For this project, I used 3 balls of Cotton Supreme Waves, Equator for each blanket. As I mentioned previously, I like to experiment, so I used two different heddle sizes … a 7.5 dpi for one blanket and a 10 dpi for the other. In knitter’s terms, that means 30 warp threads over 4” for the first, and 40 warp threads for the second. This yarn is rated as a Light, which means DK most of the time. It’s actually more of a plump DK, meaning it can act as a Worsted (20 sts = 4”) or a DK (22 sts – 4”) in knitters’ terminology. In weavers’ terminology, it typically means a 7.5 dpi heddle, but I wanted to see what would happen if the warp threads were denser by also using a 10 dpi. The process is the same, regardless of heddle size.
I planned to make each blanket 28” wide by 42” long. Woven fabric will condense once it’s off the loom and washed, therefore my finished blanket will be approximately 10% smaller in both width and length.
- Direct warp the threads onto the loom – I planned on 45” + 18” waste = 63” warp
- Thread yarn through the eyelets of the heddle
- Tie yarn to the front warp stick
- Run scrap yarn through the warp to even out the threads (the pink yarn)
- Wind weft yarn on the shuttle
- Heddle up, pass the shuttle through the shed (Leave a tail that’s 2 – 3 times the width of your woven fabric. This will be used to hem stitch the first row.), beat; Heddle down, shuttle through, beat; repeat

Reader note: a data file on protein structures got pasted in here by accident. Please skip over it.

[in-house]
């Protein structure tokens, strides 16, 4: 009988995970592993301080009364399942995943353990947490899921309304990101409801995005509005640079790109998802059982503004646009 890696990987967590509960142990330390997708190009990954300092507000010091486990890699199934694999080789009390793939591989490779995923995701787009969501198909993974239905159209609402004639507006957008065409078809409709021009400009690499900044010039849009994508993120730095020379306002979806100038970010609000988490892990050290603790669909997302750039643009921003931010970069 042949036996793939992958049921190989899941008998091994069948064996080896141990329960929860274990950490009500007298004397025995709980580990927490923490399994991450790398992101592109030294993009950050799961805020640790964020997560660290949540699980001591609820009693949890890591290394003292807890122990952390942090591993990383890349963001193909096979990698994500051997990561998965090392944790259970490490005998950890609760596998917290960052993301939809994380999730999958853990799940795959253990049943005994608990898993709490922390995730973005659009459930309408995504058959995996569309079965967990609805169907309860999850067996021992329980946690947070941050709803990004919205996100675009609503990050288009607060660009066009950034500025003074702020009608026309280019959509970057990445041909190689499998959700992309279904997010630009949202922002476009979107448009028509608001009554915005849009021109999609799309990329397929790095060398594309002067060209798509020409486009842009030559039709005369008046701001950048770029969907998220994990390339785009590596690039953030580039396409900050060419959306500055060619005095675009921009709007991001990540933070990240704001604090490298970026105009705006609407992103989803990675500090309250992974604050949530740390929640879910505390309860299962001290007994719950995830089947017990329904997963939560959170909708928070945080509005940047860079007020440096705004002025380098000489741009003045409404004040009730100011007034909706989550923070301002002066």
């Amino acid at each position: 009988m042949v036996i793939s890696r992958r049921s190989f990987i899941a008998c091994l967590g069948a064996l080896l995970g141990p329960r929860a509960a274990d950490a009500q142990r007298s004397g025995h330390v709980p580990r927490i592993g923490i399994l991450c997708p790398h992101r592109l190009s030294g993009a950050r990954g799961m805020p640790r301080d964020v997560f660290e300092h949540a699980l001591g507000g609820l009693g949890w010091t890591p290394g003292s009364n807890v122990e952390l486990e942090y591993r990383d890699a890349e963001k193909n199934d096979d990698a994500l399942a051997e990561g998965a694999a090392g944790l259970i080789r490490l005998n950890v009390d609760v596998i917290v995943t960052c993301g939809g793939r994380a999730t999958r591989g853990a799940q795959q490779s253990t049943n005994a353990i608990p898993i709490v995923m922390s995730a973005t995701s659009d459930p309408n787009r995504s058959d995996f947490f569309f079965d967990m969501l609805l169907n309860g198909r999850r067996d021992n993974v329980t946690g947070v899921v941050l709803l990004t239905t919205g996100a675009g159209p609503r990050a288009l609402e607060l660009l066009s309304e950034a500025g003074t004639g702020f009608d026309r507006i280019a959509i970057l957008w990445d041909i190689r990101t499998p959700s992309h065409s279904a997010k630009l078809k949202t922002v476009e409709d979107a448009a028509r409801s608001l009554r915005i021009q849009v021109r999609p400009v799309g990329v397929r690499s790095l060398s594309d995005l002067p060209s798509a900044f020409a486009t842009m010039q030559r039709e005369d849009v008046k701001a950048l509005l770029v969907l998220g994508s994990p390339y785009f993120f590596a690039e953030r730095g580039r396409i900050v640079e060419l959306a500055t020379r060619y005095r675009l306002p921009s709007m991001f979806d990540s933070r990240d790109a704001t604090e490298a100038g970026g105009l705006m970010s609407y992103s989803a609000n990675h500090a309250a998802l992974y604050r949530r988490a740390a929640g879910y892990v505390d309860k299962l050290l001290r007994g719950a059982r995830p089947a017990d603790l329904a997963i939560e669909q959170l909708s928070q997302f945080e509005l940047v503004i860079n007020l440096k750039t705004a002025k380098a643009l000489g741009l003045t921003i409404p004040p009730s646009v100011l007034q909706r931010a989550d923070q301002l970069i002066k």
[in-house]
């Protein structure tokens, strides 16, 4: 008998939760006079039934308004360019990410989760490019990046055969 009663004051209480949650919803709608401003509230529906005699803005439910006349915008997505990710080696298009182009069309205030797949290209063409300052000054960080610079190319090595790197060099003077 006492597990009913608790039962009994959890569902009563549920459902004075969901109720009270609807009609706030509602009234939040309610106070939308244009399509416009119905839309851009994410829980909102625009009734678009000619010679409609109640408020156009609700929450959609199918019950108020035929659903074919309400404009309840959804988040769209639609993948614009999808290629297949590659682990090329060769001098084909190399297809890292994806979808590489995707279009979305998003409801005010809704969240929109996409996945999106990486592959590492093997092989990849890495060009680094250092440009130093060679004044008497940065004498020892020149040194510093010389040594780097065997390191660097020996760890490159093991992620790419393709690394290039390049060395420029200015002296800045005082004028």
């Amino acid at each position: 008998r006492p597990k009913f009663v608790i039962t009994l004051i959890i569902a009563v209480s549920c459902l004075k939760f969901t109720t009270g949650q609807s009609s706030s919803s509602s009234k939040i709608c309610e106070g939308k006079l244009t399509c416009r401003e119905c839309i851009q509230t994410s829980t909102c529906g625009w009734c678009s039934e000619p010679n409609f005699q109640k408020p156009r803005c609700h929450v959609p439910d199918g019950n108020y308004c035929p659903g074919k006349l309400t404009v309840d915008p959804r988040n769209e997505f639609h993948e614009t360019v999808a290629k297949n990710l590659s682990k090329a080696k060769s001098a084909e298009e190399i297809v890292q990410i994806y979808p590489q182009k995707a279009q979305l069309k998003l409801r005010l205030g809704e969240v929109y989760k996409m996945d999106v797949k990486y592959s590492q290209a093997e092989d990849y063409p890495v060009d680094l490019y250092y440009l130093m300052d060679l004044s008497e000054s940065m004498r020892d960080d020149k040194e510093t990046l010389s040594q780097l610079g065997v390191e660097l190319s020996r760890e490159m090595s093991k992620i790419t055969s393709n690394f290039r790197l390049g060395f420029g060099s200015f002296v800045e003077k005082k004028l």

- Before winding the woven fabric onto the front roller, hem stitch the first row. There are a number of YouTube videos available to learn this technique. Here is a link to Kelly Casanova’s tutorial.
- Once the Hem Stitch is complete, wind the fabric on to the front roller in readiness to continue.
- Put on your favorite tunes and pour a beverage – I find John Fogerty and a good Pinot Grigio is a perfect combination.
- Heddle up, pass shuttle, beat; heddle down, pass shuttle, beat; repeat
- Continue weaving until the last row. Repeat Hem Stitch to secure the last row.
I don’t like to waste any warp threads, so I continued to pass the shuttle until there was no possible room left. Then I took it off the loom and tied the warp threads in groups of 3 to create a small fringe.